Ante up, Albany building owners
Our opinion: An Albany council member wants to require more from the owners of abandoned buildings. It’s too easy to buy property and let it deteriorate further.
Published on 8/12/2011 by the Times Union written by by TU Editorial Board
Now here’s what Albany can do to really get the long-festering menace of abandoned and deteriorating buildings under control. The city can require the owners of such structures to make an unprecedented investment in keeping them from becoming a further imposition. And it can help protect itself from the high costs of frequent stabilization and demolitions.
It’s clear by now that Mayor Jerry Jennings’ establishment of a vacant buildings registry three years ago, and its modest fines for not registering, wasn’t enough.
But zero tolerance, as the mayor proclaimed? Hardly.
The toughest assault yet in the battle against dilapidated buildings and the people who own them, and even try to profit from them, comes instead from Common Council Member Dominick Calsolaro.
He wants to make owners put some real money on the table if they’re going to hold on to buildings that are at such risk of becoming, in time, an even bigger menace.
Mr. Calsolaro wants to require the owners of the nearly 1,000 vacant buildings across Albany to post a minimum $10,000 bond to help cover the costs of a potential demolition. And he has four council allies already.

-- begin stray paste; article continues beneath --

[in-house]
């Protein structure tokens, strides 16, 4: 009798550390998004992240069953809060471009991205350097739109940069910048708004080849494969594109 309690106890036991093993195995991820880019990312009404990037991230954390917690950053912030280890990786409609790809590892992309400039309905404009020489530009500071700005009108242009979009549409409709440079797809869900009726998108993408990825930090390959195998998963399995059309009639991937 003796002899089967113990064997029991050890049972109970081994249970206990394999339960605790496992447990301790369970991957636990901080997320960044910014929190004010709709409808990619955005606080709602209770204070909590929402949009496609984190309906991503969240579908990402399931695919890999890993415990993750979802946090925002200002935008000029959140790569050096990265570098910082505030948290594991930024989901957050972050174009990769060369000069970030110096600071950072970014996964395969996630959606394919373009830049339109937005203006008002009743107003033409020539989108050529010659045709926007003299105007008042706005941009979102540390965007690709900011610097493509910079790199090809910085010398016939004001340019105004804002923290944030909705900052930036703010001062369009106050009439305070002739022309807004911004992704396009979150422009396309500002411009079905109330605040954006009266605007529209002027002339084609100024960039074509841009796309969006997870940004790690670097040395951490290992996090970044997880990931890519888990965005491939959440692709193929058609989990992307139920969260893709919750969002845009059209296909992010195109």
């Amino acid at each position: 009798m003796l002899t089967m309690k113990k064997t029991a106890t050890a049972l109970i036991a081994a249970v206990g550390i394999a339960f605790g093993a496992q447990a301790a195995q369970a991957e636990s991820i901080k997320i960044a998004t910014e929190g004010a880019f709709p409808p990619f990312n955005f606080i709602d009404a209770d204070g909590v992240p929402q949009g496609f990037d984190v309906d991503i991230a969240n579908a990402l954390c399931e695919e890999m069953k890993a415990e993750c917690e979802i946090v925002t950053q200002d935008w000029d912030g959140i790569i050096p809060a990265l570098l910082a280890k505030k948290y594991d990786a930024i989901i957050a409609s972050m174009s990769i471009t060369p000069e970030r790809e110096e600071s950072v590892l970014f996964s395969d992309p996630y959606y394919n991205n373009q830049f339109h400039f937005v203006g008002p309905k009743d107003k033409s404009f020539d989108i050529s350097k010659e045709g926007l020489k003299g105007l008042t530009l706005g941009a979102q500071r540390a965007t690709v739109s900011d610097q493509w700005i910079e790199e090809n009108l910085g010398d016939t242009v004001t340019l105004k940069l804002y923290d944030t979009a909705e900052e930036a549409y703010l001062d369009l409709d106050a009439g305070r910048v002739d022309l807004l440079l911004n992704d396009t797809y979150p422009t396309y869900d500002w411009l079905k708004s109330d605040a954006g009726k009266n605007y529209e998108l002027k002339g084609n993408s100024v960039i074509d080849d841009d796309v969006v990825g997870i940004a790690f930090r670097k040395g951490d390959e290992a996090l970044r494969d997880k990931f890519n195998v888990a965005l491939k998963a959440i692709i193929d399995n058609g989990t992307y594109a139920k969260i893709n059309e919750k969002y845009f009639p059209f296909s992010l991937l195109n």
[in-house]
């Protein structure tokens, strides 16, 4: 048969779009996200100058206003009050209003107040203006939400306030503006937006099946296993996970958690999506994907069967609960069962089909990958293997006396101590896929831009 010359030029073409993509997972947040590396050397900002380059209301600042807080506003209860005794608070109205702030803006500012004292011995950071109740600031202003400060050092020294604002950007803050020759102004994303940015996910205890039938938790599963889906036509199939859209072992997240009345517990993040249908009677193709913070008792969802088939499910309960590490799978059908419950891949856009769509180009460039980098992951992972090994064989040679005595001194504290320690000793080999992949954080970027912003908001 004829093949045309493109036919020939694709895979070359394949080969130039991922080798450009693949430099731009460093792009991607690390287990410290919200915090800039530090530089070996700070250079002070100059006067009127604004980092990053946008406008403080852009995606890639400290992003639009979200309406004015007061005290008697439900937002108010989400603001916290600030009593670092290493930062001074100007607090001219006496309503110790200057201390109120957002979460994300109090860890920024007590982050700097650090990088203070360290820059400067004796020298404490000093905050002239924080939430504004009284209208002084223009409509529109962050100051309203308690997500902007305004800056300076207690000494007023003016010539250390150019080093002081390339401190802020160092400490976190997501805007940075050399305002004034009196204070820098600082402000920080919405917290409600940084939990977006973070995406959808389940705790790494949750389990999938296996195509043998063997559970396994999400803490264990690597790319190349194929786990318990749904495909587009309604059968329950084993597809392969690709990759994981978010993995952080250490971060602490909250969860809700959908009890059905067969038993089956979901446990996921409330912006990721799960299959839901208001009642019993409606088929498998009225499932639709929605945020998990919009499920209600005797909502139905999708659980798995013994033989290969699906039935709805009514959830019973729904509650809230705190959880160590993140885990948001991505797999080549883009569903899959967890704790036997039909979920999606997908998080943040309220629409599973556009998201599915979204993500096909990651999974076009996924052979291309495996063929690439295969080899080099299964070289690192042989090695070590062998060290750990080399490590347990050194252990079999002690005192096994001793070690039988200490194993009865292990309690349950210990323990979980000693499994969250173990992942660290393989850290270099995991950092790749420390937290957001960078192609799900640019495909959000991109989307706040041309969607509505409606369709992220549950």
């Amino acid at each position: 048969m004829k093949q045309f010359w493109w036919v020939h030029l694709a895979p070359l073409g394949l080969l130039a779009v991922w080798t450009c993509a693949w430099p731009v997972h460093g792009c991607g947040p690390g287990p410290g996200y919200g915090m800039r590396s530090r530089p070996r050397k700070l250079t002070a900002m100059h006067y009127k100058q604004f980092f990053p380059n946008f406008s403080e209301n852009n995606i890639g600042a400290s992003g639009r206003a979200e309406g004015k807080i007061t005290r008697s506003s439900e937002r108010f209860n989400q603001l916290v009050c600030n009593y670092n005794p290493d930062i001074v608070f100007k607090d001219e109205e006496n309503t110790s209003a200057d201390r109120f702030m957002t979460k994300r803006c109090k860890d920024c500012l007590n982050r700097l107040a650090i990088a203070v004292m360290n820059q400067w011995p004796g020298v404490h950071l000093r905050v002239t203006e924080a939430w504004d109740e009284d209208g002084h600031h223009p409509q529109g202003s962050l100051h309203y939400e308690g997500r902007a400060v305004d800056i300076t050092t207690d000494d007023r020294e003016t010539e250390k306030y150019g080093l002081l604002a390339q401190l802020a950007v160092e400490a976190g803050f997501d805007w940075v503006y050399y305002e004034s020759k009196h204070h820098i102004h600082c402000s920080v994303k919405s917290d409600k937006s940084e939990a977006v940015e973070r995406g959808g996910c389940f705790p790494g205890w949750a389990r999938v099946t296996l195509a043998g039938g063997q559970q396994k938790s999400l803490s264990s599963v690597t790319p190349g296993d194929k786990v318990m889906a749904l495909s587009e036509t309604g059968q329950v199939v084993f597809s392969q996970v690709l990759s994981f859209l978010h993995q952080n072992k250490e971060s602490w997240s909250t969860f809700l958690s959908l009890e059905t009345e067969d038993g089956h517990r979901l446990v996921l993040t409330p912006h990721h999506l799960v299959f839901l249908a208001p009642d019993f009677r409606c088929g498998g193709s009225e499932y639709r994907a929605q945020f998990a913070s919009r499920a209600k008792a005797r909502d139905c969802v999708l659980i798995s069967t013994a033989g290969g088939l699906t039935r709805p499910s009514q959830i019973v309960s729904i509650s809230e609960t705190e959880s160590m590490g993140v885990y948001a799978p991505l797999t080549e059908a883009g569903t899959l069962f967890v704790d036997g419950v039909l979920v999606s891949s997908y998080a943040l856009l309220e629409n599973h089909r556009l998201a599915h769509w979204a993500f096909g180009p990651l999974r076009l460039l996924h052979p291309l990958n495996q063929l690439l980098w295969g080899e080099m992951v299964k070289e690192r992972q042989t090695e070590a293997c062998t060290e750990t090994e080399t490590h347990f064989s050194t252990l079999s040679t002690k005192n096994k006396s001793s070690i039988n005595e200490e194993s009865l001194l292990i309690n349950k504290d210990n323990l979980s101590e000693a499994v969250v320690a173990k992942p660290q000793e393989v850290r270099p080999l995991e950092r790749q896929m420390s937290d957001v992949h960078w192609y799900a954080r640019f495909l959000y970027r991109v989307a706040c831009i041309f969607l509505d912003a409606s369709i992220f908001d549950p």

Perhaps the problem that neglected buildings pose for an aging city can’t be solved entirely by government. There are limits to what can be done by City Hall.
Imagine Albany, however, with a law on the books similar to one on the verge of passage in Springfield, Mass. Other cities, including New York, Philadelphia and Chicago, also have regulations aimed at stabilization.
People couldn’t simply buy or hold on to abandoned or vacant buildings with the ease they can now. Requiring a bond — the worse shape the building is in, the higher the amount — would help weed out problem owners. Anyone buying a building ought to be able to at least come up with the cost of stabilizing it.
Just consider the sad tale of Trinity Church in the South End, which collapsed last month. Its latest owner, Amanda Indarpaul of the Bronx, bought it for just $500, with a vague and unfulfilled promise to spend $30,000 fixing up a historic structure in need of much more than that in repairs. Now the city will be lucky to recover even a portion of the $141,000 it’s charging Ms. Indarpaul for the demolition of the former church.
Such property is too inviting, especially to the wrong people, under current laws. Speculators in particular can buy abandoned buildings at foreclosure auctions and resell them without making any further investment in them.
“We need to put more pressure on the owners. We need to keep speculators away,” says Mr. Calsolaro.
The law he’s pushing can’t come quickly enough. Here’s hoping passage comes before the next building collapses in Albany.